WEDNESDAY, Sept. 7, 2005 (HealthDay News) -- Prostate cancer survival rates may be falsely higher than they actually are, suffering from a clinical form of "grade inflation."
That's the conclusion of a new study that appears in the Sept. 7 issue of the Journal of the National Cancer Institute.
A natural evolution has occurred in the way doctors score the survivability of individual prostate cancer cases, the researchers found. Doctors now judge cancers on a case-by-case basis as much more dangerous than they did as recently as 10 years ago.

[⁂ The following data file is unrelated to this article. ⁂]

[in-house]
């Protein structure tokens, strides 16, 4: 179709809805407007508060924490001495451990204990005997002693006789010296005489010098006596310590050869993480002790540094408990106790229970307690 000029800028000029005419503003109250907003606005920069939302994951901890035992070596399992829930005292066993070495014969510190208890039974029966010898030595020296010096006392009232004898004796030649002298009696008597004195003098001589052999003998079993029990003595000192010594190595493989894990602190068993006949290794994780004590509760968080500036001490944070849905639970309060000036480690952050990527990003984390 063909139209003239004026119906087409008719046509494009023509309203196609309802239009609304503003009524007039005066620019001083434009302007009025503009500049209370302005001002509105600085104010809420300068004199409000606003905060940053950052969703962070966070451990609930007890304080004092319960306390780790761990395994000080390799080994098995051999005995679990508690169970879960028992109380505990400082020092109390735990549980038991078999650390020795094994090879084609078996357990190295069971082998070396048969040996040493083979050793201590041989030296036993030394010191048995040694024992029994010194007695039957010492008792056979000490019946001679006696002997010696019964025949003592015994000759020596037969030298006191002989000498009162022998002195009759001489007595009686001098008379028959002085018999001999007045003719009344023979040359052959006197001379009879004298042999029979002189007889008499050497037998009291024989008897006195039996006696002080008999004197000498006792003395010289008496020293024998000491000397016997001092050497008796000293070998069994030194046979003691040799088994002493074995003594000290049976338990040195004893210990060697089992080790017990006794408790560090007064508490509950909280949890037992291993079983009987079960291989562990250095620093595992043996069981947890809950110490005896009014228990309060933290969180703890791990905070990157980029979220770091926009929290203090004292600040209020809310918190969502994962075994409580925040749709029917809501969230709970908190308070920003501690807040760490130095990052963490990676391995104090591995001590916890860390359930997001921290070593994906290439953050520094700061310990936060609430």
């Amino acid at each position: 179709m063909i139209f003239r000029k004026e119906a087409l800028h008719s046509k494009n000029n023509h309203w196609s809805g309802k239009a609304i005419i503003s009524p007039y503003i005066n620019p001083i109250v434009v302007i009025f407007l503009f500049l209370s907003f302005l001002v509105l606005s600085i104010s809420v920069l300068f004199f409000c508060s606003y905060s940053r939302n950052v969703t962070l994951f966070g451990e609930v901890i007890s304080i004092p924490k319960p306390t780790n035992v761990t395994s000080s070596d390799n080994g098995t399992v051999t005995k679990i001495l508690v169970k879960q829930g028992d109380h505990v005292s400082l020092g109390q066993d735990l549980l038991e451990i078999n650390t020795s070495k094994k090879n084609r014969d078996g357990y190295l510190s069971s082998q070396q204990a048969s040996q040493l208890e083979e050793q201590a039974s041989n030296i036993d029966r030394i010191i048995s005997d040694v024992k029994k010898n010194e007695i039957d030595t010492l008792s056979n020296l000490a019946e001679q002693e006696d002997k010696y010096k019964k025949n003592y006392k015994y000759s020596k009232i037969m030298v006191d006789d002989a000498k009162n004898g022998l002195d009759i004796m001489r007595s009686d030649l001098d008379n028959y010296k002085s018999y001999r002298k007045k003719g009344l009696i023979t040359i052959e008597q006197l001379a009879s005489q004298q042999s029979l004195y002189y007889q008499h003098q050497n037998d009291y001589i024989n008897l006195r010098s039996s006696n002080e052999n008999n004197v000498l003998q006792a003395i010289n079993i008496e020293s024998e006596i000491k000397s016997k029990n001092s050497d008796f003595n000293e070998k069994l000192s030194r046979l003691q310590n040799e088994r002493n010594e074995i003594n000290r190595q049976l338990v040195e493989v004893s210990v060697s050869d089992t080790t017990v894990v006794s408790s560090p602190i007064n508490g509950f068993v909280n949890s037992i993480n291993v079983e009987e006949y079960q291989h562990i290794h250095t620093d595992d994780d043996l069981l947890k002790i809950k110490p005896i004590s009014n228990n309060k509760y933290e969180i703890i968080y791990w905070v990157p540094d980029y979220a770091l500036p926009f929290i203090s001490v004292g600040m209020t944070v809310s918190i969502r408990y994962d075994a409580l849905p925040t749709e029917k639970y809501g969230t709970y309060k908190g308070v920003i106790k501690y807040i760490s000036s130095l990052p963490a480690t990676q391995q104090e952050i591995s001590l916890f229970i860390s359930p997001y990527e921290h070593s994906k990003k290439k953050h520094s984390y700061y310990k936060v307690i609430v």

That means that low-grade tumors are being labeled as more dangerous than they actually are, skewing mortality and survival rates for the disease by lumping less severe cases with more dire cases, the researchers said.
The researchers, at the University of Connecticut Health Center in Farmington, reviewed the cases of 1,858 men diagnosed with prostate cancer between 1990 and 1992. They reviewed the seriousness of each case, and found that today's doctors scored about 55 percent of the cases as potentially more deadly than did the doctors who first diagnosed the case.
The researchers suggested that doctors may be hesitant to assign a low score for fear of the cancer turning out to be more serious than first thought.
The National Institutes of Health has more about prostate cancer.